Threats Don’t Pay
Landlords have to be careful that they follow the regulations around tenancies to the letter – and a recent Tenancy Tribunal ruling is a good example of what can happen when they don’t.
1 April 2020
A Wellington landlord has been ordered to pay her tenants over $1,500 after the Tenancy Tribunal found her behaviour towards them was intentionally threatening.
One year after the tenancy began, in February 2018, the relationship between the two parties hit a rocky patch in a dispute over a garage. It then went from bad to worse when the landlord wanted to sell the house and show potential buyers through.
The landlord, Tanya Lieven, properly advised that she was selling the house and had been appointed as the real estate agent. But in the same email she notified the tenants she would be showing potential buyers the house from Monday to Friday between 10am and 5pm. She did not provide details of specific times and dates for viewings.
In response, the tenants’ sought 24 hours’ notice of the date and time of any viewings. The landlord was not prepared to be more specific. This led to the tenants refusing access and issuing a trespass notice.
The landlord abided by the notice but claimed it was illegal and an unlawful obstruction. In return, the tenants alleged the landlord had made several threats to them and had intentionally harassed them.
This host of claims and counter-claims-from both the tenants and the landlord about the matter meant the parties ended up at the Tribunal. But the Tribunal found in favour of the tenants.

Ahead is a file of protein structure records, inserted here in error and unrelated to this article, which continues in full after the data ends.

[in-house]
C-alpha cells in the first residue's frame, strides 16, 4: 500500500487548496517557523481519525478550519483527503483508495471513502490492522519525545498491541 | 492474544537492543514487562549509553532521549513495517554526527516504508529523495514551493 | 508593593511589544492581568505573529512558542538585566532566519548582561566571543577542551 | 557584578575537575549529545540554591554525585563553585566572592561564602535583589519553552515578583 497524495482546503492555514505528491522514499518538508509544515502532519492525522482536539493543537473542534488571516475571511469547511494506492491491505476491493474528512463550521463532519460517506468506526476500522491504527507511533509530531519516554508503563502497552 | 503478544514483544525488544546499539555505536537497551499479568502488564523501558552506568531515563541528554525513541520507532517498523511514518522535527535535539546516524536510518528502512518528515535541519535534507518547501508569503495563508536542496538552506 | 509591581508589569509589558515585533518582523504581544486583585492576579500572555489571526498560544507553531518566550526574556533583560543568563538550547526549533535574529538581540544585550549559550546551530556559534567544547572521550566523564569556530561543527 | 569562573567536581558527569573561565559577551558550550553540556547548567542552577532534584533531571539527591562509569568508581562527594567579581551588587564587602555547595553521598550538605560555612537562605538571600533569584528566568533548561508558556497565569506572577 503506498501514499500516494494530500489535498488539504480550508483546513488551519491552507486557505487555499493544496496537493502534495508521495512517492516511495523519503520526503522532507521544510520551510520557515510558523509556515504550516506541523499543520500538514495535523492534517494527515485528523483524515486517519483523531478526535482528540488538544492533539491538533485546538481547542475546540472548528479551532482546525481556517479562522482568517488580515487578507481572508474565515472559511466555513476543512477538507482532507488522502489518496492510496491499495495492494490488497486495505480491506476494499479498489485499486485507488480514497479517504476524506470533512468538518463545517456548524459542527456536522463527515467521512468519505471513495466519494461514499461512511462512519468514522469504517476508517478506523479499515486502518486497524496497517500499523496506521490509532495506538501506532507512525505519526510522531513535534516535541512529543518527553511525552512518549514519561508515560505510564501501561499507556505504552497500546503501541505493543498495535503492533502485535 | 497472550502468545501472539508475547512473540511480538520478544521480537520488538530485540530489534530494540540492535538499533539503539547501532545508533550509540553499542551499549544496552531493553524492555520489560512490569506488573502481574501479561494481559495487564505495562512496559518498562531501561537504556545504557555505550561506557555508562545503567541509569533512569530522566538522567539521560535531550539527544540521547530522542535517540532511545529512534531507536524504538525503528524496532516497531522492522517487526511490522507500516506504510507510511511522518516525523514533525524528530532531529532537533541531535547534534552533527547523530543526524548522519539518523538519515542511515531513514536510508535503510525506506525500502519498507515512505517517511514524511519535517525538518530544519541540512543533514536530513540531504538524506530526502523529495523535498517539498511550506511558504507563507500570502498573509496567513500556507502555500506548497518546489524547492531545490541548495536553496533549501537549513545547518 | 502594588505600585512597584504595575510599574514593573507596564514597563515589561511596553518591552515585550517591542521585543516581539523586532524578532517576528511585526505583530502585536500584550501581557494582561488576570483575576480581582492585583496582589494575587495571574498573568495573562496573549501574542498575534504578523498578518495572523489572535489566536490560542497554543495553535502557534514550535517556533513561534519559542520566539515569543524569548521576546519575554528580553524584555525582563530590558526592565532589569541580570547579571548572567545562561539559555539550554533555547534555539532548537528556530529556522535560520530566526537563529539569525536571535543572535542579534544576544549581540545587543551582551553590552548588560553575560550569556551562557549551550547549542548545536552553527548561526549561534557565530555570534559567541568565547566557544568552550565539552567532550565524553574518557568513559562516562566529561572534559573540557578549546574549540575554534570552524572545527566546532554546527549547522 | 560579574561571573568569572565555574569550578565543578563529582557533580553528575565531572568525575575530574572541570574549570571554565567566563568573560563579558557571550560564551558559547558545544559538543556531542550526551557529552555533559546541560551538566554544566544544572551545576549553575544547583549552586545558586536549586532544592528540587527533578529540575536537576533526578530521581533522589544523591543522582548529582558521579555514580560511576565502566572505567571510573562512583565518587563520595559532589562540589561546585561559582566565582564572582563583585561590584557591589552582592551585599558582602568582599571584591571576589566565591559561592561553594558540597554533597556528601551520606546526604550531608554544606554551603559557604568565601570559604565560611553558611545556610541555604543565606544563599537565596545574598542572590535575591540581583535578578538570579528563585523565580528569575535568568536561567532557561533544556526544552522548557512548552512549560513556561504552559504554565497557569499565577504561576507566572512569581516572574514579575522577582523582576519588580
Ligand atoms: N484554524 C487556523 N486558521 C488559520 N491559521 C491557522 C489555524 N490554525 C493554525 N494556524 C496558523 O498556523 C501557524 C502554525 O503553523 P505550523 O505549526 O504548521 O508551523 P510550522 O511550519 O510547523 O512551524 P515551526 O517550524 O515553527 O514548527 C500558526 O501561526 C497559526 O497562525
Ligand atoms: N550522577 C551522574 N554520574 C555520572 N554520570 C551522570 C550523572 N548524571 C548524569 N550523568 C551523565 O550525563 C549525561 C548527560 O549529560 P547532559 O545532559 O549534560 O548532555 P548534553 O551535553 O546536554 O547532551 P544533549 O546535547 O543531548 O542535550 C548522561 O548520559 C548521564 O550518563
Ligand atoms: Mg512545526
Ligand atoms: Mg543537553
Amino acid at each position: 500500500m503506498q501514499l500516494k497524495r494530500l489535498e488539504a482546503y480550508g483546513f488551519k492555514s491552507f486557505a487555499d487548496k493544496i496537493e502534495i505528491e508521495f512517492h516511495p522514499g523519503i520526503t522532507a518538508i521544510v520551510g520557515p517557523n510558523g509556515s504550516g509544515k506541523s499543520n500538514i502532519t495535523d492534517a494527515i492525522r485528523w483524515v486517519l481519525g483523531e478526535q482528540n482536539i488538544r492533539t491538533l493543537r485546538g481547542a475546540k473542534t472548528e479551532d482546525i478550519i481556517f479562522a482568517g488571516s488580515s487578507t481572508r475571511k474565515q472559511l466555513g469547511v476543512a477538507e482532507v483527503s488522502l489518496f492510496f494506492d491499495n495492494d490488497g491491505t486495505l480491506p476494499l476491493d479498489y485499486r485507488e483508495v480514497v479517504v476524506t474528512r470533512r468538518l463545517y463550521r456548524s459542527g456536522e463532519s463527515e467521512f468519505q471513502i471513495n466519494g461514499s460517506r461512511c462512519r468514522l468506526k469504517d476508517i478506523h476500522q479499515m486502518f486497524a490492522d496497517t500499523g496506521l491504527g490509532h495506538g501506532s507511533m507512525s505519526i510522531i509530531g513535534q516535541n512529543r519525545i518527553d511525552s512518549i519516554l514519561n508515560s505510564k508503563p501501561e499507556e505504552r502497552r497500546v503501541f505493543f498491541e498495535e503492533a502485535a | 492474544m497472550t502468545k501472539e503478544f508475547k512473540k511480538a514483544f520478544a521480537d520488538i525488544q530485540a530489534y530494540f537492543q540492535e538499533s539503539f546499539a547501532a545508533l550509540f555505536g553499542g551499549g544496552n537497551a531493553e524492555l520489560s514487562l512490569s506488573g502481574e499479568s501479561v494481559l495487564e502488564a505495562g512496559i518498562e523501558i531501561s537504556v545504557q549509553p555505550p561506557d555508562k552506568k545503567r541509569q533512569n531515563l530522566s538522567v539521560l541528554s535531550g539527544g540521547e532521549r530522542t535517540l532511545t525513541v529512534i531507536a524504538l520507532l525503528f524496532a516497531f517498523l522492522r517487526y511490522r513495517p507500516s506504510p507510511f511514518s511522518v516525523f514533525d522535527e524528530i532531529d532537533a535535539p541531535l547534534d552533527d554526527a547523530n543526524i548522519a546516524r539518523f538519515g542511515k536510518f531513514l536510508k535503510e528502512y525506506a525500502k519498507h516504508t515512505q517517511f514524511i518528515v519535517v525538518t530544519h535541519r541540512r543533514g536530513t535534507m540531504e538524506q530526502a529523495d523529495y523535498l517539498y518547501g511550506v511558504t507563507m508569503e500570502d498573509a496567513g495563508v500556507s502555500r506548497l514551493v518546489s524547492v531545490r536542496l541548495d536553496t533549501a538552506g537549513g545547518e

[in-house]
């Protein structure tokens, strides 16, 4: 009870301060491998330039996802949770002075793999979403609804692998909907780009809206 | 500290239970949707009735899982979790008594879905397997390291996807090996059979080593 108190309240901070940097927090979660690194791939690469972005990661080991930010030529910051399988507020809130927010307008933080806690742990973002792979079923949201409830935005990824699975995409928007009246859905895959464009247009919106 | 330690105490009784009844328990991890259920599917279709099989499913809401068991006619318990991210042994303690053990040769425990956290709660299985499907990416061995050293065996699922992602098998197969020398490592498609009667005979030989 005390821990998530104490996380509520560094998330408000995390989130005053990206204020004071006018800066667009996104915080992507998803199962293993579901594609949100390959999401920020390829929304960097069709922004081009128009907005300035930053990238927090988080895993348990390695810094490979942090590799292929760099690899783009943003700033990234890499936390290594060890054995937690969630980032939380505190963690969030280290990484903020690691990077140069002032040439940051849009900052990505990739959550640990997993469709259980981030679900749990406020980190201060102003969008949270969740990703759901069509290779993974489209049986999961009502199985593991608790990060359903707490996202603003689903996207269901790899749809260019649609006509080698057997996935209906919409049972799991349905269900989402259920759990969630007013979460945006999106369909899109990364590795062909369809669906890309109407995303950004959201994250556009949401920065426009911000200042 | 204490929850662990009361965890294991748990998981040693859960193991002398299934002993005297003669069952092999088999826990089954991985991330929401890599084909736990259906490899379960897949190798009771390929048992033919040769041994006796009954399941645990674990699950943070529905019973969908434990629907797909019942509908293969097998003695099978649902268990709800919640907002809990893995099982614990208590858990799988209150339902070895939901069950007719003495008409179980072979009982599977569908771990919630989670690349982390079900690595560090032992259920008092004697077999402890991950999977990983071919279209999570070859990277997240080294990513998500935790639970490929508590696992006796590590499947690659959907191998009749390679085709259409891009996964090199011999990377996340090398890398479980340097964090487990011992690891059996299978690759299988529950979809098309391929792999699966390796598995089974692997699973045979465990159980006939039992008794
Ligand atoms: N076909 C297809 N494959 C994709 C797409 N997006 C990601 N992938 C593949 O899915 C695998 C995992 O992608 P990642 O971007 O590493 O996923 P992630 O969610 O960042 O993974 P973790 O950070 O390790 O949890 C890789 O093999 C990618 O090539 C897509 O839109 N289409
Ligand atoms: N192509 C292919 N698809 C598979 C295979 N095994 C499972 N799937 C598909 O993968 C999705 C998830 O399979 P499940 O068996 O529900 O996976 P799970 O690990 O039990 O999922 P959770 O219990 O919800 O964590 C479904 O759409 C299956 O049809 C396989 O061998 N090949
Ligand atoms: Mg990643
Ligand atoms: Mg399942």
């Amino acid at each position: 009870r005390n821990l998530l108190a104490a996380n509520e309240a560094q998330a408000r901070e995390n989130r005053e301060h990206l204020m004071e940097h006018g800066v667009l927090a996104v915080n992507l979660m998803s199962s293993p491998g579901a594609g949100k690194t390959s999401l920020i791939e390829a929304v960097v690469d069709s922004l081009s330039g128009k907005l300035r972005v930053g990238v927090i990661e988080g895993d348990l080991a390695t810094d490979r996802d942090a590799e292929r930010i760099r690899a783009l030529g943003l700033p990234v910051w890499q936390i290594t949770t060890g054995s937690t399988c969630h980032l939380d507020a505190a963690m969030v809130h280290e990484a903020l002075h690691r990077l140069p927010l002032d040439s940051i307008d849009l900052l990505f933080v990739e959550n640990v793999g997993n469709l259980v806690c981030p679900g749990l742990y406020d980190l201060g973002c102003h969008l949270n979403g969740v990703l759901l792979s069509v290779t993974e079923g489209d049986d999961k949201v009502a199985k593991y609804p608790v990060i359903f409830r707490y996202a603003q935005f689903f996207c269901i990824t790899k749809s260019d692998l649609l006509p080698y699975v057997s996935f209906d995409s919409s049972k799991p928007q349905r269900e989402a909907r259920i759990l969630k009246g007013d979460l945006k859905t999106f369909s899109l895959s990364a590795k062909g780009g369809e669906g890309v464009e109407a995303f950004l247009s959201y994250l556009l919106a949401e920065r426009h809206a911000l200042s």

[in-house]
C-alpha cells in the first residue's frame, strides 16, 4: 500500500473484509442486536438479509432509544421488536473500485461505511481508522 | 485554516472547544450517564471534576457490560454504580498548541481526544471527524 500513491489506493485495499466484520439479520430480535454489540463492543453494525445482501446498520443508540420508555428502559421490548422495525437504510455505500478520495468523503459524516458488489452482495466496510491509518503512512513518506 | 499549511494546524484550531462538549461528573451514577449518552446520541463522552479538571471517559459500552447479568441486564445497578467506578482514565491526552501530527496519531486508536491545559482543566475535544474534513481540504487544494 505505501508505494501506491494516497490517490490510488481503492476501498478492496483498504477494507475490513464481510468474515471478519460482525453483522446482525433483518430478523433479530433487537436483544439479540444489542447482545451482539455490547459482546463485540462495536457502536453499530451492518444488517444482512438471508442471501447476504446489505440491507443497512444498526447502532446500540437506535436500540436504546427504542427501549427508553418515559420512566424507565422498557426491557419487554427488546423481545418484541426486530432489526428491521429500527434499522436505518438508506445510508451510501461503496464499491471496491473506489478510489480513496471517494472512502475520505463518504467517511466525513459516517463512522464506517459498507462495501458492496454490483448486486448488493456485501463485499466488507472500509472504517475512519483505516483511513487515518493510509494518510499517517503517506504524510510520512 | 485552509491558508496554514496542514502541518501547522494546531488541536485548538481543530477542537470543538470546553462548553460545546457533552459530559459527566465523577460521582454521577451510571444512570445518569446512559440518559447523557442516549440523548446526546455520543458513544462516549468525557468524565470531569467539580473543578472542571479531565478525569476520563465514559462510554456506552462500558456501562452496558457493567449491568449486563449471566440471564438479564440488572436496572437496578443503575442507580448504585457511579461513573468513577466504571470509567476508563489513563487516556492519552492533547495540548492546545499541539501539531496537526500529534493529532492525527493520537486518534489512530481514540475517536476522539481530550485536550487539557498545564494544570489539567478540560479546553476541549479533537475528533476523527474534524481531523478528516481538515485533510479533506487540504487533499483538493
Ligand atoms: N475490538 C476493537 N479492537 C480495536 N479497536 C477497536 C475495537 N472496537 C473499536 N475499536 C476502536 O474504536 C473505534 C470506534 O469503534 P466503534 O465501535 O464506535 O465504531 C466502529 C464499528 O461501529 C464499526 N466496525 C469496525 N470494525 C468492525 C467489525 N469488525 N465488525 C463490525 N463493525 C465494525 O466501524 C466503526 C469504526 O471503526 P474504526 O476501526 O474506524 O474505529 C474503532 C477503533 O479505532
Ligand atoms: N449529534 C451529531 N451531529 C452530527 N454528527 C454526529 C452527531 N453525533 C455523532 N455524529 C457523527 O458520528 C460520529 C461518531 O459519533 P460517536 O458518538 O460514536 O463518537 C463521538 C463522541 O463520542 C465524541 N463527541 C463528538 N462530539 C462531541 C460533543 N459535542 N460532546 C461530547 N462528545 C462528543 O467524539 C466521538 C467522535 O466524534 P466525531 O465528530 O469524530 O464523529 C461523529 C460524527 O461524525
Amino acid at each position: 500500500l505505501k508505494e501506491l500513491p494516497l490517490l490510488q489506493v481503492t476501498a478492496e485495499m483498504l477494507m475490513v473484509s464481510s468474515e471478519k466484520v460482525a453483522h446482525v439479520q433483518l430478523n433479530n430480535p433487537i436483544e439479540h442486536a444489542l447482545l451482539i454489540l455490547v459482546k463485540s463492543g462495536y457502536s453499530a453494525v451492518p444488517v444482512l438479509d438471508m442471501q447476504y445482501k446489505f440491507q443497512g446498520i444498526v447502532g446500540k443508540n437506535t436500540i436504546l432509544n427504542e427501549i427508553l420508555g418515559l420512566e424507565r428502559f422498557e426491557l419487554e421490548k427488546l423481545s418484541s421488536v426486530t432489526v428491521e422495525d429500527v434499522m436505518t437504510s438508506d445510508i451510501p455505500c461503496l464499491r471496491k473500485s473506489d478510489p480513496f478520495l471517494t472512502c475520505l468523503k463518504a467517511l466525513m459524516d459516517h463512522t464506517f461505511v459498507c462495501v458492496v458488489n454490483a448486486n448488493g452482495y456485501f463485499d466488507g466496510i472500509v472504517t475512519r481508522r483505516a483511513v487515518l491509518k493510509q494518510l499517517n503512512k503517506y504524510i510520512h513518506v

Adjudicator Janet Robertshawe said “a general notice covering an extended period cannot be given to require tenants to accept unscheduled attendances during that period”.
“In this case, the tenants were acting reasonably to seek some basic conditions under s48(3A), such as 24-hours’ notice of an actual viewing.”
Robertshawe dismissed Lieven’s claims of breaches in relation to the trespass notice they issued. She also found that Lieven had engaged in conduct that became harassment in two situations, both involving statements that constituted threats.
“Lieven is a real estate agent and experienced landlord and ought to have had a better understanding of the tenants’ rights, and how to act professionally when differences arise,” she said. “Lieven’s behaviour has caused significant ongoing upset and distress to the tenants.”
For this reason, the tenants were awarded $1,520.44, made up of $500 in compensation, $1,000 in exemplary damages, and the filing fee of $20.44.